The daily lowdown on books, publishing, and the occasional author behaving badly.
- James Bond creator Ian Fleming’s ardent and occasionally brutal letters to his Austrian lover are up for sale from a U.K. dealer of rare books. Written in the 1930s, the letters to Edith Morpurgo show a “tempestuous relationship, with hints of sadomasochism,” according to bookseller Peter Harrington. One letter from Fleming, originally written in German, reads: “Otherwise I will say nothing more to you — only that I —— you. If I were to say ‘love’ you would only argue, and then I would have to whip you and you would cry and I don’t want that. I only want for you to be happy. But I would also like to hurt you because you have earned it and in order to tame you like a little wild animal. So be careful, you.” The letters are for sale for £47,500 (about $78,700).
- Meg Wolitzer writes about the mysterious origins of her inspiration, including Michael Apted’s Up films and folk music. “Actual inspiration for a novel can come from various pumps and nozzles, and sometimes it can’t even be perceived as it’s happening but can only be examined later, when, in a more lucid and practical state, you try to figure out exactly how you managed to generate all those pages. Sometimes, right after I’ve finished a novel, I hardly remember even having written it. It’s as if my not really evil but certainly productive twin wrote it, while I was off doing something light and indulgent, like getting a two-year facial.”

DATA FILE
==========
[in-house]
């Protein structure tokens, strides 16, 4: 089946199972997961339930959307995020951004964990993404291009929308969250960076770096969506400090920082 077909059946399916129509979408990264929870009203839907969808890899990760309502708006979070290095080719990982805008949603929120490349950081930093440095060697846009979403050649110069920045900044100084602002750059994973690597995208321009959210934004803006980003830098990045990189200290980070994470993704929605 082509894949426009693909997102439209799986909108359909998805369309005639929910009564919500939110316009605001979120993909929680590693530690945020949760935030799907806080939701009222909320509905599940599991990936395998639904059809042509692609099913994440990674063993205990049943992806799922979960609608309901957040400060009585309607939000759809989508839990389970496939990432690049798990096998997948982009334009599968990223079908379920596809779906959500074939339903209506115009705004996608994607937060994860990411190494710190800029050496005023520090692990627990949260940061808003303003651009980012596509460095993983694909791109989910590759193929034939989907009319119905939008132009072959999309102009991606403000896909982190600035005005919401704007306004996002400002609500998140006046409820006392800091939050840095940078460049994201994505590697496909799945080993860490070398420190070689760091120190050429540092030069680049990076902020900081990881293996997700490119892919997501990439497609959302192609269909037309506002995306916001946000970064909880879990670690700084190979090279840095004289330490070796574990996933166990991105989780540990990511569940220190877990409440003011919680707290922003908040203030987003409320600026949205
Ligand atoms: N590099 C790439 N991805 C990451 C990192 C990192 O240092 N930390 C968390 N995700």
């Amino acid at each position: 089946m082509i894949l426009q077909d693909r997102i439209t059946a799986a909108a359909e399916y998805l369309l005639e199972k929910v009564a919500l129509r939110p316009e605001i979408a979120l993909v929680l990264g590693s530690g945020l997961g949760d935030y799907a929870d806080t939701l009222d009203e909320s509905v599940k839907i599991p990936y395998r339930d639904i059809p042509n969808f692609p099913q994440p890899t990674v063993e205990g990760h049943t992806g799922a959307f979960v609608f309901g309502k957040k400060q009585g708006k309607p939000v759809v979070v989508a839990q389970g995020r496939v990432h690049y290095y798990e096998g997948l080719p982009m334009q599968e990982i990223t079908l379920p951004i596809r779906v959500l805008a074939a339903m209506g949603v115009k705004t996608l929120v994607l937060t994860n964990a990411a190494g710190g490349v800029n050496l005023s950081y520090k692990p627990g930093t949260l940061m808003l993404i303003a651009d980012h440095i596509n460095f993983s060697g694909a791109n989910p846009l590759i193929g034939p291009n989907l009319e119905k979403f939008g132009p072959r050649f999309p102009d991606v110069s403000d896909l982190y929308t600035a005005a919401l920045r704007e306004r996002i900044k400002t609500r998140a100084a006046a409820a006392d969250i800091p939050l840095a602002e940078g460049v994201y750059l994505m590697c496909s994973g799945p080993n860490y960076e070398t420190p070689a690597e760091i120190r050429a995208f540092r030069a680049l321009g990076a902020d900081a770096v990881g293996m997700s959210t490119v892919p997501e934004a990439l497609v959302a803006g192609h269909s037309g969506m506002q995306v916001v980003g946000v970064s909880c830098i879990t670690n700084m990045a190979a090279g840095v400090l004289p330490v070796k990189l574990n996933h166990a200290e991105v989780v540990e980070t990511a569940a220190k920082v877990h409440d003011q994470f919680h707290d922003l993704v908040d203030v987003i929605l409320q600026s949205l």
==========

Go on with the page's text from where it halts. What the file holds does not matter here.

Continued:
- This is an old story, but it has been making the rounds on various news outlets in the past few days. So, consider this your annual reminder: The Harvard University Library has at least three books bound in human skin.
- Jonathan Schell, journalist and chronicler of wars real and imagined, died on Tuesday in Brooklyn, N.Y. He was 70. In 1967, at age 24, he published a devastating account in The New Yorker of American and South Vietnamese forces razing the village of Ben Suc: “Air Force jets sent their bombs down on the deserted ruins, scorching again the burned foundations of the houses and pulverizing for a second time the heaps of rubble, in the hope of collapsing tunnels too deep and well hidden for the bulldozers to crush — as though, having decided to destroy it, we were now bent on annihilating every possible indication that the village of Ben Suc had ever existed.” He went on to write several books, including The Fate of the Earth, an indictment of nuclear arms race, and a careful sketch of the likely outcome of nuclear war. “Usually, people wait for things to occur before trying to describe them,” he wrote. “But since we cannot afford under any circumstances to let a holocaust occur, we are forced in this one case to become the historians of the future — to chronicle and commit to memory an event that we have never experienced and must never experience.”
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